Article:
World Population and food grain production

25/08/2010

The world population is growing at the rate of about 1.3% – a few decades ago, the growth rate was over 2%- and will soon reach 7 billion. The world food grain production is around 2200 million tonnes which works out to a per capita production of about 300 kg per year. If cattle are not fed with grains the current level of production can sustain 10 billion people. India for its population of about 1175 million produces about 220 million tonnes and is said to be self-sufficient or even marginally surplus. This means that per capita food grain requirement is only about 200 kg per year.

In  recent years, the annual increase in food grain production is not satisfactory. However, with several countries in Africa and Latin America like Ethiopia, Tanzania, Sudan, Uganda, Congo, Brazil, Uruguay, Paraguay selling or giving on lease large areas of farm land to foreign governments, foreign corporates and individuals, the production is likely to increase substantially in these continents. This is a welcome development, as Africa’s population growth rate is very high with several countries like Democratic Republic of Congo, Ethiopia, Kenya, Uganda, Sudan, Madagascar, Nigeria and Tanzania registering population growth of 2% to 3.5%. Moreover, the continent is already highly deficit in grains.  Fortunately, in both Africa and Latin America, land utilization for agriculture is very low- less than 10% of the potentially arable land.. With the near stagnant or negative population growth in Europe, North America(here most of the growth is by immigration) and a few Asian countries like Japan, South Korea, the share of Africa and Latin America in world population  will keep increasing

The governments in Africa and Latin America should also allow foreign and local private sector to provide on “Build, Operate and Transfer” basis agricultural infrastructure like irrigation projects- dams and canals, rural roads, grain storage space etc. 

There is strong criticism in certain quarters against what they call “land grab” and “agri-colonialism” in Africa and Latin America. They also express fear that several small scale farmers will become jobless. These are unfounded. Bringing in large areas of land under cultivation and building infrastructure will generate large scale employment even if these sectors are completely mechanized. Since land utilization in these continents is very low, compared to other continents, there is not going to be any ecological problems. It is also to be remembered that some European countries including Russia have sold/leased out land to foreigners with a view to increase local food grain production.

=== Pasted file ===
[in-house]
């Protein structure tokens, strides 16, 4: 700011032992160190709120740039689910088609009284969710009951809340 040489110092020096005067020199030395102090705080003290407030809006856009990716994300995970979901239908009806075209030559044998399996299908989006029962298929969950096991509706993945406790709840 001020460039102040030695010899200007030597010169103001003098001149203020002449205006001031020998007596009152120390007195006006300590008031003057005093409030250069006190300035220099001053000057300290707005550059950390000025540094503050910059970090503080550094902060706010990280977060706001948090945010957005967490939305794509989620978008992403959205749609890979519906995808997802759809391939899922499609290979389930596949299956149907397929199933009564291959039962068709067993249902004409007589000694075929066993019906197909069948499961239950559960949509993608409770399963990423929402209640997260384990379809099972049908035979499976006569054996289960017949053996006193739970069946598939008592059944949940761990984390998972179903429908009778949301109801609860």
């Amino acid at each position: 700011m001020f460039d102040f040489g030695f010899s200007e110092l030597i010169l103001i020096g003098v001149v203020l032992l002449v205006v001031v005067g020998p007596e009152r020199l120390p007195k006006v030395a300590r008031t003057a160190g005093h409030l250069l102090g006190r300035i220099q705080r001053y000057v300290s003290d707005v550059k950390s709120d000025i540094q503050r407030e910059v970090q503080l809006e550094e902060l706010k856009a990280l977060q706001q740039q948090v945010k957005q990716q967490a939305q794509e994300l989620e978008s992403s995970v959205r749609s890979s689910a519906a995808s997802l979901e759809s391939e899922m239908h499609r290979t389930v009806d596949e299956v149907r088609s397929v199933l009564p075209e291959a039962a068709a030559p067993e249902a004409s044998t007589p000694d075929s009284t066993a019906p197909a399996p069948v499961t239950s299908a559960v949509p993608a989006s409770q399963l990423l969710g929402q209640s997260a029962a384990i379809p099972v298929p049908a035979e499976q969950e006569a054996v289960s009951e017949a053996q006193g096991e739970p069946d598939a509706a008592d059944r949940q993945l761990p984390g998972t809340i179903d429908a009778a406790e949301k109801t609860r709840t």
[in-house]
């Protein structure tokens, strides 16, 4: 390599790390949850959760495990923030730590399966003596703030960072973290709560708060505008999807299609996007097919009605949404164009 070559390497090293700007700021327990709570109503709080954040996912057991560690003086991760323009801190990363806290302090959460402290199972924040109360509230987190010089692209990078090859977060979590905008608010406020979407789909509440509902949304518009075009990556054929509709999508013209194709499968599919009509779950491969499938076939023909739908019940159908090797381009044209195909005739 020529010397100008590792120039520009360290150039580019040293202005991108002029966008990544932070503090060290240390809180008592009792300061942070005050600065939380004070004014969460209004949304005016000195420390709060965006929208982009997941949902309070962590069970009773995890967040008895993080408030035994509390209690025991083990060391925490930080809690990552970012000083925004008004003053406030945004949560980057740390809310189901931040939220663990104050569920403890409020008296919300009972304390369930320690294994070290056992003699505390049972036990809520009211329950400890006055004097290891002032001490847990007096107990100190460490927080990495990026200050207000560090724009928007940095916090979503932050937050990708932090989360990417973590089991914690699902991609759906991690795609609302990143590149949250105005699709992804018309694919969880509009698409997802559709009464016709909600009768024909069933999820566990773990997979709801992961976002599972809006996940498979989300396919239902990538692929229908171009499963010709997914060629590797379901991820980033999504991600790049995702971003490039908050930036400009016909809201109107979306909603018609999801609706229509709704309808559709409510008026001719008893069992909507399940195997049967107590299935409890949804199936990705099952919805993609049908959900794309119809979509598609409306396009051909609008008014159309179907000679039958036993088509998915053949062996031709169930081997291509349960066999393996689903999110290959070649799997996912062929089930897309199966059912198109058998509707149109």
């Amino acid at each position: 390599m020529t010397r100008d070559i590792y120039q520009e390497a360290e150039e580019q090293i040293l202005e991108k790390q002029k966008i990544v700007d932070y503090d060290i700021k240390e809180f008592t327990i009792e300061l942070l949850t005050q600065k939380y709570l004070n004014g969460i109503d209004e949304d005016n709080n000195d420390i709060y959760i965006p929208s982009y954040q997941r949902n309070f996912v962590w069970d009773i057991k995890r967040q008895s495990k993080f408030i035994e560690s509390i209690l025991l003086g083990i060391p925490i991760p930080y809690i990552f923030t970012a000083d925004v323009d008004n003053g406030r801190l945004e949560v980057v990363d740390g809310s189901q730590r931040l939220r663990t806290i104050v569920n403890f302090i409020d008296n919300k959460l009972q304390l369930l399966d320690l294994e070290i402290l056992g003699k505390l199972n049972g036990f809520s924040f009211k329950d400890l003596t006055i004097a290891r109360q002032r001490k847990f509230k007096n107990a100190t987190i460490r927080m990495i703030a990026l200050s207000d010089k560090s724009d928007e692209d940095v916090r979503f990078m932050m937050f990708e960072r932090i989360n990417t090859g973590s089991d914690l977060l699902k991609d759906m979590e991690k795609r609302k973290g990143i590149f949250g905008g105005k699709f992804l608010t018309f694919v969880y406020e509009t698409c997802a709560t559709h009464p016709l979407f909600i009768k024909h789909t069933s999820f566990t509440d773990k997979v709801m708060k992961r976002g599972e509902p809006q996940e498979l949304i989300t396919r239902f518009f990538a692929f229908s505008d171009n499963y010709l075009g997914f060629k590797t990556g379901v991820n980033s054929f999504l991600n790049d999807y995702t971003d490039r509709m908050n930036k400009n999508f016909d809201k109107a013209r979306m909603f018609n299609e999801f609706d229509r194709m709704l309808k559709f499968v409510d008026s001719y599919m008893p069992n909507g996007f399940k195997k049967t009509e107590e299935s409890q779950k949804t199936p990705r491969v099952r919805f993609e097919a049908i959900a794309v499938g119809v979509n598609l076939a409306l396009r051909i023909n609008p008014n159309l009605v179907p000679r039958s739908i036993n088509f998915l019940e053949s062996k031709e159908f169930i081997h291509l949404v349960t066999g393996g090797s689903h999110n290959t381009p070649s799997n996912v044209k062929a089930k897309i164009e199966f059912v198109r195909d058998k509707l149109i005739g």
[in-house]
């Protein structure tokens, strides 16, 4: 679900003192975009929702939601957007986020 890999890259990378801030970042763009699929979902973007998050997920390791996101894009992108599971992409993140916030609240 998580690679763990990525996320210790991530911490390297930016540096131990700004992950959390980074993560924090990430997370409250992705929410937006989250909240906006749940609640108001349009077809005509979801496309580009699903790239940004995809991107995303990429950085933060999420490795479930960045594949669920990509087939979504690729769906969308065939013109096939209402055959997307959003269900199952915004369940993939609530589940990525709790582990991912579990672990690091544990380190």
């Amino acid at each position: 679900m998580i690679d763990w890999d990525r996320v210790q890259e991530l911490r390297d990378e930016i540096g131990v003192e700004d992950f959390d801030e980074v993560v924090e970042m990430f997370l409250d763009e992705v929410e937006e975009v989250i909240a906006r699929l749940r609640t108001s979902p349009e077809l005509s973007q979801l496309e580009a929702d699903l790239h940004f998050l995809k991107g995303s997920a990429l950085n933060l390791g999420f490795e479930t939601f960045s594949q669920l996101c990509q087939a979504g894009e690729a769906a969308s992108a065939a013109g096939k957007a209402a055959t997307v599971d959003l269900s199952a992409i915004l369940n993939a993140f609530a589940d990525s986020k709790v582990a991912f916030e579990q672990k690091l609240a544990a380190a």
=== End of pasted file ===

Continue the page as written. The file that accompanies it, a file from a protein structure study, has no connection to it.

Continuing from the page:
The growing world population should not cause worries if the land deals in Africa and Latin America become successful.


Price rise in India

13/08/2010

Both the rightist and leftist political parties blame the central government of India for the price rise. Almost all the political parties continuously demand increase in wages of all workers and employees-agricultural workers, textile workers, factory workers, bank employees, government employees, public sector industrial workers etc. and the wages and salaries keep increasing. Not only this, the political parties also demand more regulations on working hours-shorter work time. This means lower production. When production/productivity is low and wages keep increasing, it is natural for prices to keep going up. The prices would have gone up, whichever party had been in power.

 20-30 years ago, one should have been seriously concerned about sufferings of unemployed and under employed people consequent on price rise. But now, the issue before the country is not unemployment or under employment but of shortage or acute shortage of labour on all fronts- agriculture, plantation, industry, construction, service sector, trade, petty business, domestic work etc. The labour shortage is felt both in urban and rural areas. If the employment exchanges show increasing number of registrations, it is only due to unwillingness of people to take up jobs which do not require their educational qualification. If prices increase, people can think of taking up available jobs, working over time, doing two jobs (one full time work for 6 hours and one part time work for 2-3 hours. Agricultural workers and others in rural areas work only for 5-6 hours). This will incidentally minimize the labour shortage.

Longevity has gone up. Pensioners are getting pension for longer period now than before. One way of curtailing price rise will be to increase the age of retirement by about 5 years thereby increasing the availability of workforce.

School education could be curtailed by 1-2 years and university education by six months-one year. This will make available more number of people for work which will increase production.

In this connection, it may be relevant to mention that the government while prescribing minimum wages for workers in particular sectors should fix wages per hour instead of per day.